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Antibody-mediated, or humoral, immunity is essential for host defense against respiratory pathogens. Defects in humoral immunity are common and frequently underappreciated. From a respiratory perspective, patients with impaired humoral immunity are susceptible to recurrent bacterial sinopulmonary infections and bronchiectasis. Antibody responses are also the principal mechanism behind the efficacy of vaccination against respiratory pathogens. This chapter focuses on our understanding of the normal B cell environment in the lung, generation of appropriate antibody responses after antigenic challenge, disease states associated with impaired lung humoral immunity, and the pulmonary response to vaccination.


The primary cell responsible for generating humoral immunity is the B lymphocyte. There are two phases in the development of ­antibody responses. The first phase is antigen independent and is called lymphopoiesis. As with the generation of other immune cells, the process begins with a multipotent stem cell in the bone marrow that undergoes multiple maturation steps leading to mature but antigen-naïve B lymphocytes (Fig. 22-1) that express IgM and IgD on the cell surface.1 This process occurs entirely within the bone marrow (or liver during fetal development). Important cytokines in this process include interleukin 7 (IL-7),2 ckit-ligand (stem cell factor),3 and IL-11.4 Mature B cells express surface the receptors CD19, CD20, CD21, and CD72.5,6 CD20 is especially relevant as it is the target of the monoclonal antibody rituximab, which is used to deplete B lymphocytes in B cell lymphoproliferative disorders7 and autoimmune disorders characterized by the production of pathogenic autoantibodies.8

Figure 22-1

Overview of B cell ontogeny. Lymphopoiesis, occurring in the bone marrow or fetal liver, is an antigen-independent process that begins with a multipotent stem cell and ends with an IgM-expressing immature B cell that will migrate to lymphoid tissues. Immunopoiesis begins with antigen stimulation (hence antigen dependent) and results in antibody-secreting plasma cells and antibody-expressing memory B cells. Class switch recombination leads to the generation of different immunoglobulin subtypes (IgG, IgA, IgE) from activated IgM-expressing B cells. AID, activation-induced cytidine deaminase; BTK, Bruton’s tyrosine kinase; UNG, uracil-N-glycosylase.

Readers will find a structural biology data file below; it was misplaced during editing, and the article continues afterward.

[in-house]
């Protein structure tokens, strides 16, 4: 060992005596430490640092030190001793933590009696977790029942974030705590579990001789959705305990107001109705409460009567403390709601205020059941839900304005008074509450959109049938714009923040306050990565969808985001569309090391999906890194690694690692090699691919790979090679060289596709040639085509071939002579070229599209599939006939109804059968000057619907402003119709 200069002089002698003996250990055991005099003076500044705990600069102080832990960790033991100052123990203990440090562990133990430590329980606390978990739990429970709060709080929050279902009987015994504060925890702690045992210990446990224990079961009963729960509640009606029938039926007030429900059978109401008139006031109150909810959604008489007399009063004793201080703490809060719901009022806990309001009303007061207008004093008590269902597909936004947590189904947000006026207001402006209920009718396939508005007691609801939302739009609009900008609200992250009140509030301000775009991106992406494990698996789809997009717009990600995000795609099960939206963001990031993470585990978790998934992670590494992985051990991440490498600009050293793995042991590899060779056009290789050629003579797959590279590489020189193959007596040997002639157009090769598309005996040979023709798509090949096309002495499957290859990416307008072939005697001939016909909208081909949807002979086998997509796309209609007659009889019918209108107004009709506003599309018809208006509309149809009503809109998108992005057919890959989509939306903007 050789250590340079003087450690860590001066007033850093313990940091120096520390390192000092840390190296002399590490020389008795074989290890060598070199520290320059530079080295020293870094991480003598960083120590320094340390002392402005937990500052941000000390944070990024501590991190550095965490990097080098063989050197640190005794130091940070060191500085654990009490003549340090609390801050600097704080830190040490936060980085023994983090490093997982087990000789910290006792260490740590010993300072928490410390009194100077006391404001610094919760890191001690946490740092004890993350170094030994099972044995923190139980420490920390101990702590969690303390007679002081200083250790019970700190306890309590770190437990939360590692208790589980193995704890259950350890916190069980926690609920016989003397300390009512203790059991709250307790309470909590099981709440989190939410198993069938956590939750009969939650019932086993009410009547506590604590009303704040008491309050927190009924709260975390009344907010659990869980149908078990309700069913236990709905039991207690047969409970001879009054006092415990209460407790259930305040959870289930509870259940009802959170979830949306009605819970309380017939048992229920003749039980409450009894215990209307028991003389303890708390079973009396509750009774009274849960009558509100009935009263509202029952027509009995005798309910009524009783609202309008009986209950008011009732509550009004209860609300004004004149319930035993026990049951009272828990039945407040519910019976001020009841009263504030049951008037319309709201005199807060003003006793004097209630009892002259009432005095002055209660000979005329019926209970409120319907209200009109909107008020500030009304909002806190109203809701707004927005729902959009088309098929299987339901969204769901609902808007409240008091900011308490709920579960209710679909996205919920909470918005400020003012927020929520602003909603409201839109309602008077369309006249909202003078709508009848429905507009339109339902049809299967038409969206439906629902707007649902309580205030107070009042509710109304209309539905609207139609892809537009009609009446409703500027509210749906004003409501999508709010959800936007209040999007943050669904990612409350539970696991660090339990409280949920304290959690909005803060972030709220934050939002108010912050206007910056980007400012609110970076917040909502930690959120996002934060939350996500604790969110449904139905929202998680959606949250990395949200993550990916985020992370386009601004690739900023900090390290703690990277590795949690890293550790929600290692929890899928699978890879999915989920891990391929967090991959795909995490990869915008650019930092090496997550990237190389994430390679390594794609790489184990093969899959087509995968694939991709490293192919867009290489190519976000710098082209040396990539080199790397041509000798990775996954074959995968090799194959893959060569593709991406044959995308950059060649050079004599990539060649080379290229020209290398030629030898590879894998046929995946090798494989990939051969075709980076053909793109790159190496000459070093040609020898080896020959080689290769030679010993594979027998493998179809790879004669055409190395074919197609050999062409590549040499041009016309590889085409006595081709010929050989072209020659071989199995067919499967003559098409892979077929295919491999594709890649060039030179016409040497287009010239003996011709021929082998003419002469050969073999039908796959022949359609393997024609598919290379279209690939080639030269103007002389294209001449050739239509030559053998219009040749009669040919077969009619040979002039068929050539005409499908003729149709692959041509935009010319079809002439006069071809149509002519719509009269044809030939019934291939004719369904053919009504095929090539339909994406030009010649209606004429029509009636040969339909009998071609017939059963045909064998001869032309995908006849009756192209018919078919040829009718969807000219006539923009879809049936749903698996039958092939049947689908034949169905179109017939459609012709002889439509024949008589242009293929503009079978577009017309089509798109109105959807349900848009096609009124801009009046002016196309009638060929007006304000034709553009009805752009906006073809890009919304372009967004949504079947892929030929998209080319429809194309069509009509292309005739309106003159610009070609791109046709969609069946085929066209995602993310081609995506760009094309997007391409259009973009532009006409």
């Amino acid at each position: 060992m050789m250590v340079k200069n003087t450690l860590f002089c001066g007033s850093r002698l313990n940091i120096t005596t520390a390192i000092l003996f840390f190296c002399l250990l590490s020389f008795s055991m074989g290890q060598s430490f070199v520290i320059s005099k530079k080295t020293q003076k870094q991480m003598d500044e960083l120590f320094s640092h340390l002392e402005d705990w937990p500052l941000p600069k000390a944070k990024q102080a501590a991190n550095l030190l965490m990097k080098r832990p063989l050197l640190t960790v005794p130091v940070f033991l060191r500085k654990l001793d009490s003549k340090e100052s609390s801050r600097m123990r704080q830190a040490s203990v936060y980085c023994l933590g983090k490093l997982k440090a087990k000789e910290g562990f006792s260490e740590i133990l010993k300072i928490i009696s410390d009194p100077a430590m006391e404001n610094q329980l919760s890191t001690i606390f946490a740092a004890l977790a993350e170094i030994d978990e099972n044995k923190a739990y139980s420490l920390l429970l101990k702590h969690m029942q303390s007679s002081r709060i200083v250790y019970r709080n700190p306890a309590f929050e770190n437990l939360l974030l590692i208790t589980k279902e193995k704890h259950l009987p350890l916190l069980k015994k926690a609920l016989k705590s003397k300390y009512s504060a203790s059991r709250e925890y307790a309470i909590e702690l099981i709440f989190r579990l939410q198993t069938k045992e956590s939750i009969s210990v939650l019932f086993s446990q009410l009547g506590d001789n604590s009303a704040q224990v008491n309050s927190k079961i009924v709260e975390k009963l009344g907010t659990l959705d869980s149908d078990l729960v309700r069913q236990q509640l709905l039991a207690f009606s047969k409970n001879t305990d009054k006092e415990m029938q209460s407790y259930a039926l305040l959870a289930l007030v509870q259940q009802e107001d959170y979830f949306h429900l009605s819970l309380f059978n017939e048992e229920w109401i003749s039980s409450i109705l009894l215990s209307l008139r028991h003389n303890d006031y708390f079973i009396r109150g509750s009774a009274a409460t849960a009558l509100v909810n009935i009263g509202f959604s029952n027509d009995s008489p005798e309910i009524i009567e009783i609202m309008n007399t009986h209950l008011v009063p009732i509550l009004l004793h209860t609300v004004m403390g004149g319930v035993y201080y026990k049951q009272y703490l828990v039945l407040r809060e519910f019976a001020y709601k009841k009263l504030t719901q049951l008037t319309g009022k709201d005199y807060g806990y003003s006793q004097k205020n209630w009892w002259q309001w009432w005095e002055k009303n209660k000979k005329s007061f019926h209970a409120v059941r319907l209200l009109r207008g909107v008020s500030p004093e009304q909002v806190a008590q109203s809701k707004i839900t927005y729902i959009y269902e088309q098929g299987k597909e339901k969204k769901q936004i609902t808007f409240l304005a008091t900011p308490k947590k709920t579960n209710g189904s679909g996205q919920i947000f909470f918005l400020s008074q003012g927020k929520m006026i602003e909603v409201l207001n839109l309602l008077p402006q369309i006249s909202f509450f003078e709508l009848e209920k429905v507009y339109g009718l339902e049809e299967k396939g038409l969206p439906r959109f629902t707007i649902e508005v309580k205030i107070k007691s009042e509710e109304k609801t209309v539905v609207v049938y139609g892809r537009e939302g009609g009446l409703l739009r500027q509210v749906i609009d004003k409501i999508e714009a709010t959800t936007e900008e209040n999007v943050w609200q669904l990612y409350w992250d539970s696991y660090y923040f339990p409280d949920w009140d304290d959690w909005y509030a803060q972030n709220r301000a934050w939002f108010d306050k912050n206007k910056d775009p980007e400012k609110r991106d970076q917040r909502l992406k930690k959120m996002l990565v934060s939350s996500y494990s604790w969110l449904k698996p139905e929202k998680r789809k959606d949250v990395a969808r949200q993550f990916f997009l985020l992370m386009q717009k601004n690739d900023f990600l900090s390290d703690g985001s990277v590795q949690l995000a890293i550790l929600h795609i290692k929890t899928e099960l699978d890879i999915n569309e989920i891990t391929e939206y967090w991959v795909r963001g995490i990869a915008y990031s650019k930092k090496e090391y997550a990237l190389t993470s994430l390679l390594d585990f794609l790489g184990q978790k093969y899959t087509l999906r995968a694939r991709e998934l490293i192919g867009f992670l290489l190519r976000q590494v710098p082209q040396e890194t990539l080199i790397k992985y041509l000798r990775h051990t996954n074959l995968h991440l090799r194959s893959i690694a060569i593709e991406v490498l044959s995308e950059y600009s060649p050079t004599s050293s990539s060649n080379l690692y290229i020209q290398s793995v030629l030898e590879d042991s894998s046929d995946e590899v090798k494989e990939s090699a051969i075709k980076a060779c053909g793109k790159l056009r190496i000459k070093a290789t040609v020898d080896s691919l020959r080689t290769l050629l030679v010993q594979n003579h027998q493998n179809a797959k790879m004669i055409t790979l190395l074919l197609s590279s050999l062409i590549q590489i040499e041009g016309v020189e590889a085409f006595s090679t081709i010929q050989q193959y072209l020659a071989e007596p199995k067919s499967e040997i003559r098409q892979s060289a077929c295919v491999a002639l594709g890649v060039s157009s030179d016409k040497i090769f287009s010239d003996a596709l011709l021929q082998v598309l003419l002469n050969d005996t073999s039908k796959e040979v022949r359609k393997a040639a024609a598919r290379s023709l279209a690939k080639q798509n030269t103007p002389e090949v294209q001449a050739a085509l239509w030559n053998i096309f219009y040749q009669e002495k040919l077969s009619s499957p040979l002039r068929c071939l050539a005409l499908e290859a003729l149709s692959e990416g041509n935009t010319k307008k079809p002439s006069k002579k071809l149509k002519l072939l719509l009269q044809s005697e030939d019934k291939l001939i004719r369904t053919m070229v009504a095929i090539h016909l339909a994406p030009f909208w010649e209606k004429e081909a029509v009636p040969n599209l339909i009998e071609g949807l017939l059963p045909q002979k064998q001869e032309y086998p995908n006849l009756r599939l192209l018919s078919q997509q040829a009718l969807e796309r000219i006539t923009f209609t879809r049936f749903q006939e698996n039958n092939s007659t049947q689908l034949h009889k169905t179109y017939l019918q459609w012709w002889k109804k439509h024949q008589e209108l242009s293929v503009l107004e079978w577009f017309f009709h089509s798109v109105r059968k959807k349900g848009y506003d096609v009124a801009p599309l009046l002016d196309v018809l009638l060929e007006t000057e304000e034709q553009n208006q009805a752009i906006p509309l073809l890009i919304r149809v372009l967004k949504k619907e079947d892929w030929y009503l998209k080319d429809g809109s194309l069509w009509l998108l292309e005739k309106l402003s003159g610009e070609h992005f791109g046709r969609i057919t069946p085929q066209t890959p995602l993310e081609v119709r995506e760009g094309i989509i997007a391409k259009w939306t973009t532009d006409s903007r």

At the completion of lymphopoiesis, IgM-expressing B cells traffic to various lymphoid organs, including lymph nodes in the lung, to await antigenic challenge and enter immunopoiesis.9,10 Thus, unlike lymphopoiesis, immunopoiesis is antigen dependent. The end result of immunopoiesis is the generation of antibody-secreting plasma cells1 and long-lived memory B cells, which secrete immunoglobulin only upon re-exposure to antigen.11 During immunopoiesis class switch, recombination and somatic hypermutation occur resulting in the generation of IgA- and IgG-secreting cells out of IgM precursors, which will be discussed in detail below. Immunopoiesis is most efficient in the presence of antigen-activated T cells, which provide “help” to B cells in the form of cytokines and cell surface activation ...

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